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Liberty (voiced by Marsai Martin) in Paw Patrol: The Movie.

Courtesy of Spin Master / Paramount via Elevation Pictures

The animated movie business is a treacherous one. For every four-star riot like The Mitchells vs. the Machines and Teen Titans Go! To the Movies, there are disposable time- and talent-wasters like Scoob! and The Boss Baby: Family Business. (Genuine question: Does anyone but me and Will Forte’s agent remember Scoob!?). The risk is amplified when the film’s source material is a genuine cash cow.

Which is what Paw Patrol happens to be. The eight-year-old Canadian television series, which is both adored and cursed by parents, sometimes in the same breath, is just days away from its make-or-break movie moment, with a big-budget, full-length iteration heading to screens Aug. 20.

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Ahead of Paw Patrol: The Movie’s premiere, the Toronto-based team behind the production, director Cal Brunker and co-writer Bob Barlen, spoke with The Globe and Mail about all things Adventure Bay.

Paw Patrol goes Hollywood: How Toronto’s Spin Master plans to become film industry’s top dog

From the archives: What’s Paw Patrol’s secret? How it captivated children and conquered the world

Director Cal Brunker.

Emma McIntyre/Getty Images

How did you guys get absorbed into the Paw Patrol world, having never worked on the show or with producer Spin Master before?

Brunker: I have two kids, one who is 3 and one who is 6, and they’re both into Paw Patrol. When the chance came up to pitch a take to Spin Master, we jumped. Our take wanted to stay true to the younger fans but also create a film that would appeal to a wider audience of kids who have grown out of the show.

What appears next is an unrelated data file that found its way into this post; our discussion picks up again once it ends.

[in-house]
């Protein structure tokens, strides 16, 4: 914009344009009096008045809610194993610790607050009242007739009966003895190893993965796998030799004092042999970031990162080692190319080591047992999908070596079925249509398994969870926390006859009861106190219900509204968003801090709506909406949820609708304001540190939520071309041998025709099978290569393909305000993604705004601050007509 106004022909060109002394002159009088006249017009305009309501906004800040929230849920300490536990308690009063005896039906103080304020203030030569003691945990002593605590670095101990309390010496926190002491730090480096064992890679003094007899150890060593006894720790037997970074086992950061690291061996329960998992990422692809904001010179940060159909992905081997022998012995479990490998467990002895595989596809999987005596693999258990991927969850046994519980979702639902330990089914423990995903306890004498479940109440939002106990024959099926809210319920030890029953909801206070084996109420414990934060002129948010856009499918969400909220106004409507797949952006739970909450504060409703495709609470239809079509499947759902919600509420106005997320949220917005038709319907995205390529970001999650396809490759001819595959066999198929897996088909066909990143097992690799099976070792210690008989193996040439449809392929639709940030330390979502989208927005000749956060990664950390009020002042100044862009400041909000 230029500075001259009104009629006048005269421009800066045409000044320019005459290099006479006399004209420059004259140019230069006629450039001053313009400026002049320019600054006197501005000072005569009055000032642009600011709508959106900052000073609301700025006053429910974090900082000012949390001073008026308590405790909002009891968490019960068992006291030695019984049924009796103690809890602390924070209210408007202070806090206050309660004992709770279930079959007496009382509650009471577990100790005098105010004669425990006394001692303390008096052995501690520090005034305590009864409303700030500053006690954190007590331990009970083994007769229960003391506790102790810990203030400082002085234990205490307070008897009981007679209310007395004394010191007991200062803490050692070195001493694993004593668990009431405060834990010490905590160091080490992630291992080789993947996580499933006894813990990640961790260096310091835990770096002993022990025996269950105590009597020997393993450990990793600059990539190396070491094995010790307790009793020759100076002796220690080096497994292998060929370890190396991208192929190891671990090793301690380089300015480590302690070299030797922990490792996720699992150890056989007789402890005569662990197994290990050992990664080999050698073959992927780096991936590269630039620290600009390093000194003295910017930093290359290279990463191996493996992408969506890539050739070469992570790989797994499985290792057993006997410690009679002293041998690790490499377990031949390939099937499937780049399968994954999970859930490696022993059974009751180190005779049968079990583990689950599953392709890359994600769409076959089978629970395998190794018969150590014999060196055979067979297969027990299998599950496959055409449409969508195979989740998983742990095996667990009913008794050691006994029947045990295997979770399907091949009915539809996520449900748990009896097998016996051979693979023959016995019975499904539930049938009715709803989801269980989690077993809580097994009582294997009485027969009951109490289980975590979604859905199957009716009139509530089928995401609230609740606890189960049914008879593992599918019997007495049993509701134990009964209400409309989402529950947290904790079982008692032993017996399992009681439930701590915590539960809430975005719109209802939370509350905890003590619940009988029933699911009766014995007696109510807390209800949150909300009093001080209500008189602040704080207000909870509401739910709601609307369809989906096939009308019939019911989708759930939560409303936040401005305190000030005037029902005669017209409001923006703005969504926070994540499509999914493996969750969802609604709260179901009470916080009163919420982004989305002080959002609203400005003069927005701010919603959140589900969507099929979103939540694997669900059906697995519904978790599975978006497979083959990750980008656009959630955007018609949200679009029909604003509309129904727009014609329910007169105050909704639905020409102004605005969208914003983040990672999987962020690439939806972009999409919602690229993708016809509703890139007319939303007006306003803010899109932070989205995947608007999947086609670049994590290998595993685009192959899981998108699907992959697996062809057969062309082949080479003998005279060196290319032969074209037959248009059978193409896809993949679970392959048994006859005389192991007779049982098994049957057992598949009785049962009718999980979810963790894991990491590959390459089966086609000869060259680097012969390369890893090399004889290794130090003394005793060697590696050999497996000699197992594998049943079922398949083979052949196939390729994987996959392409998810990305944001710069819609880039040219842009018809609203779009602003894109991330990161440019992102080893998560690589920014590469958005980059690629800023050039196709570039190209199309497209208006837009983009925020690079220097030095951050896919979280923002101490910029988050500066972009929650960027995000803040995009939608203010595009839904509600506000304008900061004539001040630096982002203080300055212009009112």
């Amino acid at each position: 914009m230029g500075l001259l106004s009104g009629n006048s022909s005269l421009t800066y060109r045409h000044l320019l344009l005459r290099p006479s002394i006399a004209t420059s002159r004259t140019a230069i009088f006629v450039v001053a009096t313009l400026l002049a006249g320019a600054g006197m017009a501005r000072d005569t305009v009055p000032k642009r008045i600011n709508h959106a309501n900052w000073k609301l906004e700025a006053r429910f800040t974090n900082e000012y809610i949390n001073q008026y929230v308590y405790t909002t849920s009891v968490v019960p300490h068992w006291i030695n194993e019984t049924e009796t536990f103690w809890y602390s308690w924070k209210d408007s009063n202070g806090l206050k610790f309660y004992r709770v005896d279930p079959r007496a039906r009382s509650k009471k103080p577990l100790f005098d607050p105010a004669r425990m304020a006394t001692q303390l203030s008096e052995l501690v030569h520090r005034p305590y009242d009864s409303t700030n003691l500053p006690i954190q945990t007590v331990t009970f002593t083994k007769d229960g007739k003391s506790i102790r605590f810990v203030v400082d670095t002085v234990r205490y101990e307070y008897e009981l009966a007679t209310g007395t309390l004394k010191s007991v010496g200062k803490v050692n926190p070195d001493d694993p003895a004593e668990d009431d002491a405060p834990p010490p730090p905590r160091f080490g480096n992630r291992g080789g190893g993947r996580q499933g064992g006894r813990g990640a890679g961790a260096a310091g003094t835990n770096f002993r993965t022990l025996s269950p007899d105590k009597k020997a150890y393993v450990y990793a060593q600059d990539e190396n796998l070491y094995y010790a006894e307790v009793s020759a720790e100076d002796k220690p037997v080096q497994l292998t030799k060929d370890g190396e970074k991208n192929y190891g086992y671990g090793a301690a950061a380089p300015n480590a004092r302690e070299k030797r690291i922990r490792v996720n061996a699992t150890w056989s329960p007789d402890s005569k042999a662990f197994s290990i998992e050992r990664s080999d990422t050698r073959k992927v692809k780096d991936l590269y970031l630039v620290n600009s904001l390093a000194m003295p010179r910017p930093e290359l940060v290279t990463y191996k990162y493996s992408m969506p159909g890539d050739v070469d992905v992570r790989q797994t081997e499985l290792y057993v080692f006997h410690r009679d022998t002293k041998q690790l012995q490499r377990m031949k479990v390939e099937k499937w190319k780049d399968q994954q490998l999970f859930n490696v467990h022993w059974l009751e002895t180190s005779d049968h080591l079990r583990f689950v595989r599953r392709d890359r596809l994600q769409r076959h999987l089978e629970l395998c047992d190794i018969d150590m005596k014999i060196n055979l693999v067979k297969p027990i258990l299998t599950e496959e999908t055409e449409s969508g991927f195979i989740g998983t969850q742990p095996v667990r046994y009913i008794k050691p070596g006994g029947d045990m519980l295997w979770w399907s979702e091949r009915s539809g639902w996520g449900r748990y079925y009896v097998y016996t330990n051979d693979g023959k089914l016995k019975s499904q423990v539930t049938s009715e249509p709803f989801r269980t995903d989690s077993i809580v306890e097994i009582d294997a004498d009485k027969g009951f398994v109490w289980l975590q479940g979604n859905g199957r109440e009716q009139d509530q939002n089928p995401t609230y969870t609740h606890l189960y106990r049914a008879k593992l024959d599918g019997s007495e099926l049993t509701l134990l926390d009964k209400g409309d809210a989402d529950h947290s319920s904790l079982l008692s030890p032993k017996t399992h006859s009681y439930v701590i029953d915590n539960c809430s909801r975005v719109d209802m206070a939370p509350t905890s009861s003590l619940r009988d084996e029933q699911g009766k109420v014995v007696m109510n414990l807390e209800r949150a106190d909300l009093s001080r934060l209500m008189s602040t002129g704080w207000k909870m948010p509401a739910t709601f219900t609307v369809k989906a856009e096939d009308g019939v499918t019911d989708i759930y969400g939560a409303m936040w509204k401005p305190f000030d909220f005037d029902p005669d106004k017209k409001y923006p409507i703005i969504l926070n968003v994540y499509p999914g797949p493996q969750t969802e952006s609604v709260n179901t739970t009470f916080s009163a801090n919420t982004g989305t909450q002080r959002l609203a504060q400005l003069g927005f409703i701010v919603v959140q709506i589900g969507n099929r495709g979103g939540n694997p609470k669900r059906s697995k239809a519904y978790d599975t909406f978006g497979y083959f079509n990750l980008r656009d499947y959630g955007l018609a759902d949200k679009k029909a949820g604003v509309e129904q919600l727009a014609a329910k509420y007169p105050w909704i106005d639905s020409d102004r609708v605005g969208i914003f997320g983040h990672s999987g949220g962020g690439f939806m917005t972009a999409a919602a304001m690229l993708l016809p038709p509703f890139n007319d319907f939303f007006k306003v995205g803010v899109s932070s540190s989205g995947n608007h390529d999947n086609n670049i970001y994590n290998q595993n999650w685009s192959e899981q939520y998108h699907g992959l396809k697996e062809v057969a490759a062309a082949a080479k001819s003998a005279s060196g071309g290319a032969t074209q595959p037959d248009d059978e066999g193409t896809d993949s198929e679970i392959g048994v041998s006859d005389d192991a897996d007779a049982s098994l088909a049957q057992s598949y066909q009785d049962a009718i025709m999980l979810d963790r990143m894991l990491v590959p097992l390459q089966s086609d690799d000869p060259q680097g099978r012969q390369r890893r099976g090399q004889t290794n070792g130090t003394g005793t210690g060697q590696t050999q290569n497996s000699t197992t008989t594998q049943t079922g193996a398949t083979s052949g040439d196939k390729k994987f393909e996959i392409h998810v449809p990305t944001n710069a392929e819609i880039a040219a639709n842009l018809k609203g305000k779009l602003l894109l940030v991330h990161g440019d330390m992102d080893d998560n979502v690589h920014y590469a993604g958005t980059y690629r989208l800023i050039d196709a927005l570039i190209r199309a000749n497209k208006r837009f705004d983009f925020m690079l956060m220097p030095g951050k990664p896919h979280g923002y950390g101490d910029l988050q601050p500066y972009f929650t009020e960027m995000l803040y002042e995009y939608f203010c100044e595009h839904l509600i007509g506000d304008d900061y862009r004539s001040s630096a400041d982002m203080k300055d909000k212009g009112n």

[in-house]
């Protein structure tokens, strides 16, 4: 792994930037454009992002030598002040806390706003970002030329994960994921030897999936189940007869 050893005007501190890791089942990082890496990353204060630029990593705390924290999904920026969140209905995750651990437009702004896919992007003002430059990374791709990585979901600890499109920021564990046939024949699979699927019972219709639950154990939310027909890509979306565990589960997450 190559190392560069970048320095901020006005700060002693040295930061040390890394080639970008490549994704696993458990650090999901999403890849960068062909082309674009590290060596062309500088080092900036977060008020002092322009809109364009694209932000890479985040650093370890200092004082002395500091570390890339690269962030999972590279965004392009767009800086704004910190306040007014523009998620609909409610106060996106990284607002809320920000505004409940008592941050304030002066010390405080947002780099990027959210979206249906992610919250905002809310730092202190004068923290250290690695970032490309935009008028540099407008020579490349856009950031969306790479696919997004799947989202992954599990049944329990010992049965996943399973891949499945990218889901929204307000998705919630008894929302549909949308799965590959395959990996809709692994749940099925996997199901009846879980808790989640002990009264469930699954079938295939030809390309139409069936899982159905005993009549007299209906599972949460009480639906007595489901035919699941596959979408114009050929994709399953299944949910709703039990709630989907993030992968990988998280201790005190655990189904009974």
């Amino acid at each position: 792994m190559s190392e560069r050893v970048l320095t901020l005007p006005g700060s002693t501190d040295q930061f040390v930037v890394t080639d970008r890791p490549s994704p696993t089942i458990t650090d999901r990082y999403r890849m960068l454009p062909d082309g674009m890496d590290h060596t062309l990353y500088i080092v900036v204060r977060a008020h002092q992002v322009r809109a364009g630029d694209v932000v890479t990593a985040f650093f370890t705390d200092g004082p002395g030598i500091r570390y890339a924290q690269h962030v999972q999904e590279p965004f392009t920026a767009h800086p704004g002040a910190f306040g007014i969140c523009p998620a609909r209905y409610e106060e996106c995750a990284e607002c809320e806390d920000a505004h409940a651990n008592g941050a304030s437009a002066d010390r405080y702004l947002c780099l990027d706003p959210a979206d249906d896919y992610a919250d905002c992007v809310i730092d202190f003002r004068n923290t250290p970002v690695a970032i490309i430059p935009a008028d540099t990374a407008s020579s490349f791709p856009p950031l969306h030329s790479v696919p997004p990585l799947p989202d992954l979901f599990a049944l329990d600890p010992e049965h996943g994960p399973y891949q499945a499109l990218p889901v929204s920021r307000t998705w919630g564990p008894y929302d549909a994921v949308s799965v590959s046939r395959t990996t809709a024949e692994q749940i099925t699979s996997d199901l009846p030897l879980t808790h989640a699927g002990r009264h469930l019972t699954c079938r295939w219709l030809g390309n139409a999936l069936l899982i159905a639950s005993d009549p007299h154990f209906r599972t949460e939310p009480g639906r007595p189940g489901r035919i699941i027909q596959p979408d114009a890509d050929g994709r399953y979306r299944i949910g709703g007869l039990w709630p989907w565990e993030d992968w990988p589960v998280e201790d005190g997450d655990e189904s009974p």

How did you adapt the mechanics of the TV show to a feature-film realm?

Brunker: The show by design is repetitive, which works well for younger kids: A person calls the pups for help, the pups say what they’re going to do, the pups show up, they repeat what they’re going to do and then do it. We had to find ways of keeping that familiar, but having it play for older audiences as well. Ten-year-olds can still get invested in this.

Barlen: I don’t have kids, but I do have five nieces and nephews, so I know that this can be both a kids-first movie, but if you’ve grown up on more feature-length animated movies, it’ll hold up, too.

Part of this levelling-up is the animation. The characters are familiar, but the design is richer, there’s more depth to it.

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Brunker: Our goal was to make sure that the characters are immediately identifiable. Chase is Chase. But we need to feel at home in the theatrical world. We rebuilt everything. No assets were used from the show. Everything was built to a higher level of detail.

There are a number of celebrity voices here: Jimmy Kimmel, Kim Kardashian. Why get them involved? I don’t think that children know who Dax Shepard is, but maybe they do.